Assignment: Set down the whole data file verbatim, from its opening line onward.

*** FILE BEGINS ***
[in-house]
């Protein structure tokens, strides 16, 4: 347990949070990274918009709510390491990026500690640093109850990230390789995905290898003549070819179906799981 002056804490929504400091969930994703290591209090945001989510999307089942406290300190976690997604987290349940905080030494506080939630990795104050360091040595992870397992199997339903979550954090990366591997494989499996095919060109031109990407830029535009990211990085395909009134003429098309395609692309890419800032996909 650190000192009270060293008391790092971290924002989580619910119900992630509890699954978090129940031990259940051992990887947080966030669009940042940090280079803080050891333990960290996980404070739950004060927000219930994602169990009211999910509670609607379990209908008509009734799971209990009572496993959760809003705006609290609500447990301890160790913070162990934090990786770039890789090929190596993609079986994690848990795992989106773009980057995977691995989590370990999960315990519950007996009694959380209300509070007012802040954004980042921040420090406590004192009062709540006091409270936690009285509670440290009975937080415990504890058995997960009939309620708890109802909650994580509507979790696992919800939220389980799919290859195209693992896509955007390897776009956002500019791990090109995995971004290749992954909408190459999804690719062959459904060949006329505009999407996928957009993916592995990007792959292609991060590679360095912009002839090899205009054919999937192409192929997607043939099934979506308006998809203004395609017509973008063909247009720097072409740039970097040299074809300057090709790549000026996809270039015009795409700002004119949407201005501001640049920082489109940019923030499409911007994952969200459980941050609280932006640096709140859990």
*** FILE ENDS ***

[in-house]
């Protein structure tokens, strides 16, 4: 347990949070990274918009709510390491990026500690640093109850990230390789995905290898003549070819179906799981 002056804490929504400091969930994703290591209090945001989510999307089942406290300190976690997604987290349940905080030494506080939630990795104050360091040595992870397992199997339903979550954090990366591997494989499996095919060109031109990407830029535009990211990085395909009134003429098309395609692309890419800032996909 650190000192009270060293008391790092971290924002989580619910119900992630509890699954978090129940031990259940051992990887947080966030669009940042940090280079803080050891333990960290996980404070739950004060927000219930994602169990009211999910509670609607379990209908008509009734799971209990009572496993959760809003705006609290609500447990301890160790913070162990934090990786770039890789090929190596993609079986994690848990795992989106773009980057995977691995989590370990999960315990519950007996009694959380209300509070007012802040954004980042921040420090406590004192009062709540006091409270936690009285509670440290009975937080415990504890058995997960009939309620708890109802909650994580509507979790696992919800939220389980799919290859195209693992896509955007390897776009956002500019791990090109995995971004290749992954909408190459999804690719062959459904060949006329505009999407996928957009993916592995990007792959292609991060590679360095912009002839090899205009054919999937192409192929997607043939099934979506308006998809203004395609017509973008063909247009720097072409740039970097040299074809300057090709790549000026996809270039015009795409700002004119949407201005501001640049920082489109940019923030499409911007994952969200459980941050609280932006640096709140859990």